Small Things Make a Big Difference
I had the chance to sit down with Devon Lampard, one of LR’s Global Mobility Specialists and, having personally experienced the ups and downs of moving to London herself, had this to say about what to pack first:
- You don’t need to bring as many clothes as you think you do. Your entire wardrobe is too much to bring with you when you’re moving to London. People in London are not that concerned with what you’re wearing!
- Try and pack your personal items, like photographs and ornaments instead. London is going to be your home for a couple of years at least, and having a few of your favorite things around you in your new apartment will go a long way to making you feel at home.
- If you’re moving to London from the US, bring a few USA to UK plug adapters with you for any electronic items that you want to use. Computers and other electronic equipment are a lot more expensive in the UK than in the States so you may want to consider shipping your PC over.
- Appliances on the other hand, are quite cheap in London. Don’t bother shipping a gargantuan American style double-door fridge when you are relocating to London. You’ll never fit it into your new kitchen!
- Pack some linen in your suitcase. One of the first things you’ll want to do at the end of Moving-In Day will will be to make your bed. Having a set of comfy bed linens will make your first night in your new home a lot more settling.
Homesick After Moving to London
Devon went on to talk about the emotional aspects of an international move raised by families that she works with during the LR Settling-In Service. One of the biggest issues that expats experience after moving to London is – homesickness. It’s not enough to just will yourself to adapt or to focus on your work so that the aching feeling of being away from home will go away. Sometimes you’re just going to miss home and all that comes with it, like pancakes, BBQ, the 4th of July or having your family and friends over for the Super Bowl.
It doesn’t matter either that you can make your own pancakes or buy them, that you could try getting a grill and some marinade and giving the BBQ a shot (weather withstanding), that London also has a 4th of July on its calendar (albeit, not with quite the same fanfare) or that the Super Bowl can be broadcast over in England as well (internet streaming helps in a big way in this case).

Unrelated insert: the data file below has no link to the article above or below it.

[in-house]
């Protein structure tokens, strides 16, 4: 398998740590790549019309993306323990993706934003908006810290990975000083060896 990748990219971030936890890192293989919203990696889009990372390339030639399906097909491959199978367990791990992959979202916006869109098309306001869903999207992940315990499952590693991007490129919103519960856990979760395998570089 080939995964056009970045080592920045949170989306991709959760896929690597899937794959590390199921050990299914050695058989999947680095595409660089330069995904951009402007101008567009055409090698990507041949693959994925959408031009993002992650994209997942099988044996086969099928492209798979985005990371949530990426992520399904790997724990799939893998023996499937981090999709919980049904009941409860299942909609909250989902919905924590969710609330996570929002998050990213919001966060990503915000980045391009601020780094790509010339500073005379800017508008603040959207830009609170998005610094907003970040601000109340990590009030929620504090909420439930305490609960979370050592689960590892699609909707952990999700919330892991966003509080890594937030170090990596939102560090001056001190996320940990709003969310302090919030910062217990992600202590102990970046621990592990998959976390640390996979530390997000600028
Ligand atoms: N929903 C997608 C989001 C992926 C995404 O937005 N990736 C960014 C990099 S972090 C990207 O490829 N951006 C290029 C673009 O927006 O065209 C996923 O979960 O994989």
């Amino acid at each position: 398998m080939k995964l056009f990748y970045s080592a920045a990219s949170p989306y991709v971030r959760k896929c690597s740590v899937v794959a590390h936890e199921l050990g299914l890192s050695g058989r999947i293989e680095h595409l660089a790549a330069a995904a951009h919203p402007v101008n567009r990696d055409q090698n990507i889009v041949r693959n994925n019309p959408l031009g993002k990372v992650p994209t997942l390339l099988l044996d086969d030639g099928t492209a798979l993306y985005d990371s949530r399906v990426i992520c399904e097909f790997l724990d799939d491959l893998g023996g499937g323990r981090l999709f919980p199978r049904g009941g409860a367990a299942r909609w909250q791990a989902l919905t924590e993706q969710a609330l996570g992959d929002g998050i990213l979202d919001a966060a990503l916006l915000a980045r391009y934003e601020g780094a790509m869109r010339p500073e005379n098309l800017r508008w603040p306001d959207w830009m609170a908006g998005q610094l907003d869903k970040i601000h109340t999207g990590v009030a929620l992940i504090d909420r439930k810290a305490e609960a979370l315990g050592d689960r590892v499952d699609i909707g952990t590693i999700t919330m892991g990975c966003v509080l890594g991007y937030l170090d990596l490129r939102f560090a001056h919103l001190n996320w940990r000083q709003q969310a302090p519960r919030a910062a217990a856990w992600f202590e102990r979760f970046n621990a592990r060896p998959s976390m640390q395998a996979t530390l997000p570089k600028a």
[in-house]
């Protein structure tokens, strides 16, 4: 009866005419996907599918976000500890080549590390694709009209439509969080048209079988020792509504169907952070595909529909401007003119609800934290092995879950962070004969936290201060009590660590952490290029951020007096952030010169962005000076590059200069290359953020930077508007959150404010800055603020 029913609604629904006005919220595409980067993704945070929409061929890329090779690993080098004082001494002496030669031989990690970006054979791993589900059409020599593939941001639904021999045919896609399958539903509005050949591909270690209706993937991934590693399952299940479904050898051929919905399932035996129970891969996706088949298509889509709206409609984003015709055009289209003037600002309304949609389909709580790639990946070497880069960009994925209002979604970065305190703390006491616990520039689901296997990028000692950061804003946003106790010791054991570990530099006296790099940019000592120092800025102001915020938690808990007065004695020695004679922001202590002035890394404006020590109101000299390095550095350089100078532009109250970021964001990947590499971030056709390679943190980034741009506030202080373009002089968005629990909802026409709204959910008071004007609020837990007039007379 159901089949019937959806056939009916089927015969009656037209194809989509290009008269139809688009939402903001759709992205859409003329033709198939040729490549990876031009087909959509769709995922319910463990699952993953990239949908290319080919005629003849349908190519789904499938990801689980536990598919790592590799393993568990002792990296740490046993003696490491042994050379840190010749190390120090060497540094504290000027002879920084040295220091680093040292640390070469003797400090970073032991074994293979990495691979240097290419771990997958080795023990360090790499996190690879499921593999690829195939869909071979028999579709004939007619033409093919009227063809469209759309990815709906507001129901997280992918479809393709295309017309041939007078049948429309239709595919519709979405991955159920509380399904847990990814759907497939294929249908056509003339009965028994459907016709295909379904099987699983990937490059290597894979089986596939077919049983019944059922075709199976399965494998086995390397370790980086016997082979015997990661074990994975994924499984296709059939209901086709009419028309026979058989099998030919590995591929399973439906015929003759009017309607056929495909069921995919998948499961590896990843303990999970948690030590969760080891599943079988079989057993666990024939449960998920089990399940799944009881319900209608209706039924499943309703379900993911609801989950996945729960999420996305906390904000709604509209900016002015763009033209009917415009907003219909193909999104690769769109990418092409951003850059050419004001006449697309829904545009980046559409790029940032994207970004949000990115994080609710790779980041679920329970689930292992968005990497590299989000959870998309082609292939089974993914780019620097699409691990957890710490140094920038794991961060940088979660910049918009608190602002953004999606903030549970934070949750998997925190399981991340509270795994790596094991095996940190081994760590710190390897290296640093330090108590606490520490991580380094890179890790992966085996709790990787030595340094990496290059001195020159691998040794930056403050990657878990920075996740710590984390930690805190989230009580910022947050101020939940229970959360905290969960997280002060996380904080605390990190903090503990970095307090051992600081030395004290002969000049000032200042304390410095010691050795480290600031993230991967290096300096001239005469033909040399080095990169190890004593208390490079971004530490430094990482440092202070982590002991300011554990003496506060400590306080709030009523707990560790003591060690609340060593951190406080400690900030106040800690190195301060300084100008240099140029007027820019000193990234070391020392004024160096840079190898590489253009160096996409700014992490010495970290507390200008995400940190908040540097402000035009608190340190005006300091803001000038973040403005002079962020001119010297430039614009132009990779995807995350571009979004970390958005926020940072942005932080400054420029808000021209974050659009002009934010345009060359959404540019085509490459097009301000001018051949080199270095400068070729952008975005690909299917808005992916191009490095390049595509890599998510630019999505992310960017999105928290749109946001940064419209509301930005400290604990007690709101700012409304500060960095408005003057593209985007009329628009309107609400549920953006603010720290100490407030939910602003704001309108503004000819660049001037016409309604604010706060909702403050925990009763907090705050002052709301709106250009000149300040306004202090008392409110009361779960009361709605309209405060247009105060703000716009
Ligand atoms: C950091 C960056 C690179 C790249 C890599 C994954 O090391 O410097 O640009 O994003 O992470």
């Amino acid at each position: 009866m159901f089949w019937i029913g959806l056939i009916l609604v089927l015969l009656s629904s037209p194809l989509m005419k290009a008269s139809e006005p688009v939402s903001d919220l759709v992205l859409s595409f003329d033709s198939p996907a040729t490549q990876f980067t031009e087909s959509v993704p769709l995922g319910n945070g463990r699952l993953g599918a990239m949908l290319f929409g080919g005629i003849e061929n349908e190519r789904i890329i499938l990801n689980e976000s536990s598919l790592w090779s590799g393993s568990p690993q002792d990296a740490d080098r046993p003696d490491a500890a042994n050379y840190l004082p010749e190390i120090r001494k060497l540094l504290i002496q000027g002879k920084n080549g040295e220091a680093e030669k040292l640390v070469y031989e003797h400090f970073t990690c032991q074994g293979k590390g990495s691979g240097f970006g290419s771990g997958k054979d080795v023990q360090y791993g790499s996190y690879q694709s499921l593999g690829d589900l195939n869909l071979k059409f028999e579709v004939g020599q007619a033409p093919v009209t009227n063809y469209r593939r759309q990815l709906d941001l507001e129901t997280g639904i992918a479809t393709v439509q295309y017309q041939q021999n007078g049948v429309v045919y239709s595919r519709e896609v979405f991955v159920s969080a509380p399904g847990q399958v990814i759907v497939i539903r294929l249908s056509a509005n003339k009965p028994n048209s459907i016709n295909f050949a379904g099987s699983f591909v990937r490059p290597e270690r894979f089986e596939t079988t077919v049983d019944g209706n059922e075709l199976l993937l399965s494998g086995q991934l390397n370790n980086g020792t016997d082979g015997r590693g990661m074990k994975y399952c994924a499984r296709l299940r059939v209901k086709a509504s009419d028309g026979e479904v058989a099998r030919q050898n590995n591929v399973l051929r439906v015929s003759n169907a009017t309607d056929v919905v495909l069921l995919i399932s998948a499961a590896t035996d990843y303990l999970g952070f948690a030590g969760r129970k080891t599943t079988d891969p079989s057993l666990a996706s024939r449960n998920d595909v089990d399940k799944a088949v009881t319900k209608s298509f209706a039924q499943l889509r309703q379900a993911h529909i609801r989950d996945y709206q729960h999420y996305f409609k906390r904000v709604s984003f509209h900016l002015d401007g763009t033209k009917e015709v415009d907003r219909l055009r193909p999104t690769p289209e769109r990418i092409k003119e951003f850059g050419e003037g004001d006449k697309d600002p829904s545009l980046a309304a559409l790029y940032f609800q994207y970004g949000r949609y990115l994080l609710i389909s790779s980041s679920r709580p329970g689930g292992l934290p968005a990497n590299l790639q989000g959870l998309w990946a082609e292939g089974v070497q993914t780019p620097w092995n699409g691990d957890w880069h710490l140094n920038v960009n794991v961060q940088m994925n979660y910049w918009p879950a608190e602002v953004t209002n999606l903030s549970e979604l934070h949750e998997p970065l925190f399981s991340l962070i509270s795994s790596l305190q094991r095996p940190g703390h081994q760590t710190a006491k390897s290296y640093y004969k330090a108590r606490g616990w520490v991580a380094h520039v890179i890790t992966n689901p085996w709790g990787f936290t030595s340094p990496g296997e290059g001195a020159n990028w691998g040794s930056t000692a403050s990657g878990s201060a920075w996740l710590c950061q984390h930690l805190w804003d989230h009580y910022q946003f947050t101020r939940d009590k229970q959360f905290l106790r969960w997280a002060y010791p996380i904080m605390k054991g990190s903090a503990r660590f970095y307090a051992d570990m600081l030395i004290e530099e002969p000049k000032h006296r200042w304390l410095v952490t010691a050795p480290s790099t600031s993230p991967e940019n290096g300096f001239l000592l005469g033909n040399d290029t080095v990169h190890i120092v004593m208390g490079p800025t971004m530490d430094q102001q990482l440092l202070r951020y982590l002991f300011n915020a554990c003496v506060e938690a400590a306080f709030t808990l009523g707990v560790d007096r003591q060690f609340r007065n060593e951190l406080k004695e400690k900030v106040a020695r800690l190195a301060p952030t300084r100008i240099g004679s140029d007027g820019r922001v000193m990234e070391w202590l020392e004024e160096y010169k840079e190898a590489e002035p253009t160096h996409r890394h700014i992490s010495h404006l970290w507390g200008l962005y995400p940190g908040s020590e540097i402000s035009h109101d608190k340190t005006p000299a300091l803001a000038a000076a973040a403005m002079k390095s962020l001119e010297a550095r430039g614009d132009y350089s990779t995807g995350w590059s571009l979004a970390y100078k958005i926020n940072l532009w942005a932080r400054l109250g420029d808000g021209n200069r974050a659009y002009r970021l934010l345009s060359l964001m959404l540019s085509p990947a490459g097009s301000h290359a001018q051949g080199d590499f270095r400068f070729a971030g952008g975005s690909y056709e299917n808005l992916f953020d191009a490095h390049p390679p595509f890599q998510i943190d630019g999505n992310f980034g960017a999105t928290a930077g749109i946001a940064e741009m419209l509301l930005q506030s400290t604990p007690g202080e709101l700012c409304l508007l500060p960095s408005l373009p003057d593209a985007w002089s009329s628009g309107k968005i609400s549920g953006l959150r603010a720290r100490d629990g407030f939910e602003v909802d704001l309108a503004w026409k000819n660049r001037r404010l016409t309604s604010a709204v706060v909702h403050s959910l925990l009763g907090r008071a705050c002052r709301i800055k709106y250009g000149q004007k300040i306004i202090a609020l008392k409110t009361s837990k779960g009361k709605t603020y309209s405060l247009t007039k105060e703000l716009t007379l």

An adage that I really have taken to heart is that it’s not just where you go, what you do, but what matters above all is who you’re with. You’re not alone while you’re living in London. Turns out that there are over forty four thousand Americans staying in London. Not only that, but they get together pretty regularly and also have websites dedicated to that effect. It won’t be quite the same as walking in your mom’s front door for Thanksgiving Dinner, but spending an evening with people from back home can really help to ease the transition that comes with moving from one country to the next.
You can meet with groups as diverse as students studying in London, families that have pulled up roots to move here, an American TV Nights group (no, seriously) and many others. So even if you are struggling with the big move, it helps to understand that there are others that have been there before and may even be experiencing what you’re experiencing at the same time. You can tear your hair out about the problems of moving to a new country, or you can laugh about it with someone who shares your pain.